Donations to a charity supported by Flight MH17 victim Richard Mayne have almost doubled overnight to a current total of over £9,000, with several individual contributors pledging as much as £50 to the cause.
Richard Mayne's family said they were "touched" after donations reaching almost £2,000 were made to a Just Giving page he had set up for an Everest expedition in March.
The Leeds University student, one of 10 Britons to die when the Malaysia Airlines jet crashed in Ukraine on Thursday, made the trip to support the UK-based children’s charity Kidasha, which works to improve children’s lives in Western Nepal.
Since Friday, the Just Giving page has seen a 1363 per cent increase, and is currently at £9,272.16 (the figure stood at £4,785.67 from 289 donations yesterday afternoon) and counting, from 587 donations. The target Richard had aimed to raise was £680.
Richard’s aunt Elizabeth Mayne told The Mirror: “It’s brilliant to see that people are making donations, as it was a cause close to Richard’s heart.
"He did so much for charity and, like the Stephen Sutton appeal, it shows his life wasn’t in vain and his memory will be used to raise even more money.
Wellwishers began making donations again on Friday, the day after Richard's death. Some contributors appear to have donated from as far away as Hong Kong.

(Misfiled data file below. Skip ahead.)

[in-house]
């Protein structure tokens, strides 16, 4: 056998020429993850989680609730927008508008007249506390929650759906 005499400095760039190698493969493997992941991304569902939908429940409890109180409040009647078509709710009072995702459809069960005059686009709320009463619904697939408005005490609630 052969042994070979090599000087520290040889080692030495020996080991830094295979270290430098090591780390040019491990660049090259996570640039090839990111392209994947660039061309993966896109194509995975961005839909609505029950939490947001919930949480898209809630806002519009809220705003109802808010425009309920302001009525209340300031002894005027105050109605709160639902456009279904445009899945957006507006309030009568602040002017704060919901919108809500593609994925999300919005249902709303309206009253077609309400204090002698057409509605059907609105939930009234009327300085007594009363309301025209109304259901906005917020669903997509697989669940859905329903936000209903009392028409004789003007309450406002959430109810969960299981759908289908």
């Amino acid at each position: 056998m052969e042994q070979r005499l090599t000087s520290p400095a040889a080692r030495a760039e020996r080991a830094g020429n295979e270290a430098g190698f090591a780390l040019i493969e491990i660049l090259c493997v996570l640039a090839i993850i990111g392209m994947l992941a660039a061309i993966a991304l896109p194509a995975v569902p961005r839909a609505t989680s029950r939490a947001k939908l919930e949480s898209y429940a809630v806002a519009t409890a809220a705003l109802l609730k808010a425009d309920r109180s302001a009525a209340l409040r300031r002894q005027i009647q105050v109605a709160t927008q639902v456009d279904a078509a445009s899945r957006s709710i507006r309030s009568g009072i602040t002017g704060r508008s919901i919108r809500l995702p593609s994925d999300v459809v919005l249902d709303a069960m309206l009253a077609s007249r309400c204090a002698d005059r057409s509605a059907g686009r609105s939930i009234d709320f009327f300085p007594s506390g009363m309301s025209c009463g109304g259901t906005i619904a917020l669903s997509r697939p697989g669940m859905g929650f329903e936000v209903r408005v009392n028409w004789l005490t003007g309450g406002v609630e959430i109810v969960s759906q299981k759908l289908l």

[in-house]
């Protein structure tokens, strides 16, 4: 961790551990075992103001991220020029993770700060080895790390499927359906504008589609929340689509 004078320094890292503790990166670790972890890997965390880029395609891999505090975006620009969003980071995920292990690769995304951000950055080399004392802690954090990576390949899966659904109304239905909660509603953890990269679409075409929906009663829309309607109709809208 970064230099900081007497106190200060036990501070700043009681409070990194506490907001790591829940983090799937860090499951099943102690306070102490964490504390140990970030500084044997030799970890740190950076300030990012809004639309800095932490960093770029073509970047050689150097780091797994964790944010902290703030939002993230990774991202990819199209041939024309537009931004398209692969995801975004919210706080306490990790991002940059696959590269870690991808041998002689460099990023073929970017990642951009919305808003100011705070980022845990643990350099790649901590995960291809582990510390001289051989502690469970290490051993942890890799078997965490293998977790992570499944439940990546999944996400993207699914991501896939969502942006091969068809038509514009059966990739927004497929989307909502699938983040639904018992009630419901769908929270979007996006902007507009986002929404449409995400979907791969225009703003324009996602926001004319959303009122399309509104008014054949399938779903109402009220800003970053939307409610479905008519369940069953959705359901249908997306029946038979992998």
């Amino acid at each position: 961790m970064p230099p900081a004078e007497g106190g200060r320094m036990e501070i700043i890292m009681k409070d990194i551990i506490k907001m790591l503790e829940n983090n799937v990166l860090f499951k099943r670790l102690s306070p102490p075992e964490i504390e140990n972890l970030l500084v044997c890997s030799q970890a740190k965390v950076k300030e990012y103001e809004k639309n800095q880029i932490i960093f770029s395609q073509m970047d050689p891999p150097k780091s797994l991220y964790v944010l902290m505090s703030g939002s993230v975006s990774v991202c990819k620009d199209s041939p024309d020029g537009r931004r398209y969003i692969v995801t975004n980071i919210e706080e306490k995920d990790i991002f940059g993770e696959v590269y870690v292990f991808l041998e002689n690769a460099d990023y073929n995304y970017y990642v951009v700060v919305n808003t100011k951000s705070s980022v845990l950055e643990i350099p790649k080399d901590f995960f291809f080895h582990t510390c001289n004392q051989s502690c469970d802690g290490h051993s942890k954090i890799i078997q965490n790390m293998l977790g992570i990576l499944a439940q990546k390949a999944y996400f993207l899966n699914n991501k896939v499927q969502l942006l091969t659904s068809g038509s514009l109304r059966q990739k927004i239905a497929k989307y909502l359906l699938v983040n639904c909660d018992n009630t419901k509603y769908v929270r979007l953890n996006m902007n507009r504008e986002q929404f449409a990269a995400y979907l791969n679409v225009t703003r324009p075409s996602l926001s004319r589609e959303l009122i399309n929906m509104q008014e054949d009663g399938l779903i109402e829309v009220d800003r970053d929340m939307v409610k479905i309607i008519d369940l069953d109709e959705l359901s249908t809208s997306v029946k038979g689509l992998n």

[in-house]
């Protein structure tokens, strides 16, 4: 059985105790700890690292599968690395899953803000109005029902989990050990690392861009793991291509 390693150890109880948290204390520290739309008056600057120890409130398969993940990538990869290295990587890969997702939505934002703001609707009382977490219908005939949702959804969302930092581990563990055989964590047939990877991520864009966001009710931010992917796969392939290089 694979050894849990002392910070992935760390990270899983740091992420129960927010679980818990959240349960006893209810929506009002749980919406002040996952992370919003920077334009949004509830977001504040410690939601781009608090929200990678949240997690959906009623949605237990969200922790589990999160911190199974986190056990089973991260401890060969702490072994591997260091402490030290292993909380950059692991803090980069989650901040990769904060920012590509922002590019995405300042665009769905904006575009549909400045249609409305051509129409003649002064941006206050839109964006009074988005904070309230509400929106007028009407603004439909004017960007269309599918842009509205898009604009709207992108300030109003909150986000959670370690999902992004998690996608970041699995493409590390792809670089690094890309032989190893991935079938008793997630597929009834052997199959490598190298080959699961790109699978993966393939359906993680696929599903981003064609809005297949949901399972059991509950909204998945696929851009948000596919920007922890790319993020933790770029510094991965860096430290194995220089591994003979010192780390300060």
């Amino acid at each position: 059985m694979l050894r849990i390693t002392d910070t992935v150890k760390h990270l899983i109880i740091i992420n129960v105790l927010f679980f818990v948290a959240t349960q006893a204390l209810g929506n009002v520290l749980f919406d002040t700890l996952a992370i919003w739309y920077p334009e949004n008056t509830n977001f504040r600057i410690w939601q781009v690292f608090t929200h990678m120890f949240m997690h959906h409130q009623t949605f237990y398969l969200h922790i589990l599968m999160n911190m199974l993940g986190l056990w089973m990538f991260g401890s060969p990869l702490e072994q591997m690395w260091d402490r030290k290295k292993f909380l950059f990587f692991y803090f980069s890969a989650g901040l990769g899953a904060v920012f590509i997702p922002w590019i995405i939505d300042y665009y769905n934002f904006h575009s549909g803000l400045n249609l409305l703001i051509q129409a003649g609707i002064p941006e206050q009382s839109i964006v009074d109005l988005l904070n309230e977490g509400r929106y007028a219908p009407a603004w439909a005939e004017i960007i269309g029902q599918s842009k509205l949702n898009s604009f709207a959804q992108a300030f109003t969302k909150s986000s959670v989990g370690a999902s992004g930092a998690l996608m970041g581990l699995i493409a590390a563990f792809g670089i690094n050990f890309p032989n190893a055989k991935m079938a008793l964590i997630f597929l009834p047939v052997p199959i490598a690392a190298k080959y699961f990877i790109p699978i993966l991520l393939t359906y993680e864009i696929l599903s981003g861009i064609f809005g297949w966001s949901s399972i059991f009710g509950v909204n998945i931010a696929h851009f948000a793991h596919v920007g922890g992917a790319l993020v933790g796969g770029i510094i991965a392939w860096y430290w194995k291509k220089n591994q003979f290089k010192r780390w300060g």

Grant donated £50 today and wrote: "I hope that Richard's family and friends can take some small comfort from knowing he has given help and hope to the children of Nepal."
Sue D, who donated £10, wrote: “Our thoughts are with Richard’s family & friends, who must have been so proud of the man he became. Hoping that his fundraising efforts can be used to get something positive from this tragic episode.”
Tom Finn donated £10 and wrote: “An absolute tragedy. You never failed to make us all smile.”
Janice Miller, Chief Executive of Kidasha, told The Independent: "We’re incredibly grateful for all the donations we have received in tribute to Richard. Since his tragic death we have received over 500 donations, big and small, including some from overseas. Although the reason behind these donations is heart breaking, for a small charity like Kidasha these donations are invaluable and will make a significant and much needed contribution to our work in Nepal.
"People from all over the world have been saddened and outraged by this horrendous incident and thanks to Richard’s support for Kidasha, their desire to do something in his memory will massively benefit the children of Nepal – some of the poorest children in the world."
Ms Miller added: "My thoughts are with Richard’s family at this terrible time, and I hope that they can take some small comfort from all of the messages on his Just Giving page, which show what a great impact his life has had on both friends and strangers alike; and also from knowing how much he has inspired others and that his legacy will provide a better future for some Nepal’s most vulnerable children."
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